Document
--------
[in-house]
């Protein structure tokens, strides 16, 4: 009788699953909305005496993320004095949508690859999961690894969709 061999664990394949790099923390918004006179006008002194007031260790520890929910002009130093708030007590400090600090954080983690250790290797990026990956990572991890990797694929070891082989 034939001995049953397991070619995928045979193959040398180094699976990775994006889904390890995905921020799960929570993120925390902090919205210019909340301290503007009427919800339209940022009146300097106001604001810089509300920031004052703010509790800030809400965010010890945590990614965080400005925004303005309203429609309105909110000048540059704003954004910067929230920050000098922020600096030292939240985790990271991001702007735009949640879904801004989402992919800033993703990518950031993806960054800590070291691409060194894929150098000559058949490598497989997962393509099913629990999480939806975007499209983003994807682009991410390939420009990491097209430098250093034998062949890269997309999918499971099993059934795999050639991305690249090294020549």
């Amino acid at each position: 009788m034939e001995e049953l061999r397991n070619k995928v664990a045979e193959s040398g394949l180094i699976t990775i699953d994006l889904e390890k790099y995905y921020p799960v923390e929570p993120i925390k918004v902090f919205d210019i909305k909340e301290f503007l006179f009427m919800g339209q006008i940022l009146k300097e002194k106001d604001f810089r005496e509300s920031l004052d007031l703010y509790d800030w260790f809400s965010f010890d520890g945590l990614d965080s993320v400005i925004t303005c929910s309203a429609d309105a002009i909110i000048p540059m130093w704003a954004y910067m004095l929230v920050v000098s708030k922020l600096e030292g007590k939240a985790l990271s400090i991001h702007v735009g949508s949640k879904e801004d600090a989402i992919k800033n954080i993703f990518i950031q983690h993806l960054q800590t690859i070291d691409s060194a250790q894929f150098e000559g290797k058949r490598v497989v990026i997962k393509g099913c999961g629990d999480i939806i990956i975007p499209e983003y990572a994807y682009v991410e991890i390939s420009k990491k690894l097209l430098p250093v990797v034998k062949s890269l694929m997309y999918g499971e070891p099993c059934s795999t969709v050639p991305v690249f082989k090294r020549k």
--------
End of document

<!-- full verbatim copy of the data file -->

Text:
[in-house]
């Protein structure tokens, strides 16, 4: 009788699953909305005496993320004095949508690859999961690894969709 061999664990394949790099923390918004006179006008002194007031260790520890929910002009130093708030007590400090600090954080983690250790290797990026990956990572991890990797694929070891082989 034939001995049953397991070619995928045979193959040398180094699976990775994006889904390890995905921020799960929570993120925390902090919205210019909340301290503007009427919800339209940022009146300097106001604001810089509300920031004052703010509790800030809400965010010890945590990614965080400005925004303005309203429609309105909110000048540059704003954004910067929230920050000098922020600096030292939240985790990271991001702007735009949640879904801004989402992919800033993703990518950031993806960054800590070291691409060194894929150098000559058949490598497989997962393509099913629990999480939806975007499209983003994807682009991410390939420009990491097209430098250093034998062949890269997309999918499971099993059934795999050639991305690249090294020549």
């Amino acid at each position: 009788m034939e001995e049953l061999r397991n070619k995928v664990a045979e193959s040398g394949l180094i699976t990775i699953d994006l889904e390890k790099y995905y921020p799960v923390e929570p993120i925390k918004v902090f919205d210019i909305k909340e301290f503007l006179f009427m919800g339209q006008i940022l009146k300097e002194k106001d604001f810089r005496e509300s920031l004052d007031l703010y509790d800030w260790f809400s965010f010890d520890g945590l990614d965080s993320v400005i925004t303005c929910s309203a429609d309105a002009i909110i000048p540059m130093w704003a954004y910067m004095l929230v920050v000098s708030k922020l600096e030292g007590k939240a985790l990271s400090i991001h702007v735009g949508s949640k879904e801004d600090a989402i992919k800033n954080i993703f990518i950031q983690h993806l960054q800590t690859i070291d691409s060194a250790q894929f150098e000559g290797k058949r490598v497989v990026i997962k393509g099913c999961g629990d999480i939806i990956i975007p499209e983003y990572a994807y682009v991410e991890i390939s420009k990491k690894l097209l430098p250093v990797v034998k062949s890269l694929m997309y999918g499971e070891p099993c059934s795999t969709v050639p991305v690249f082989k090294r020549k």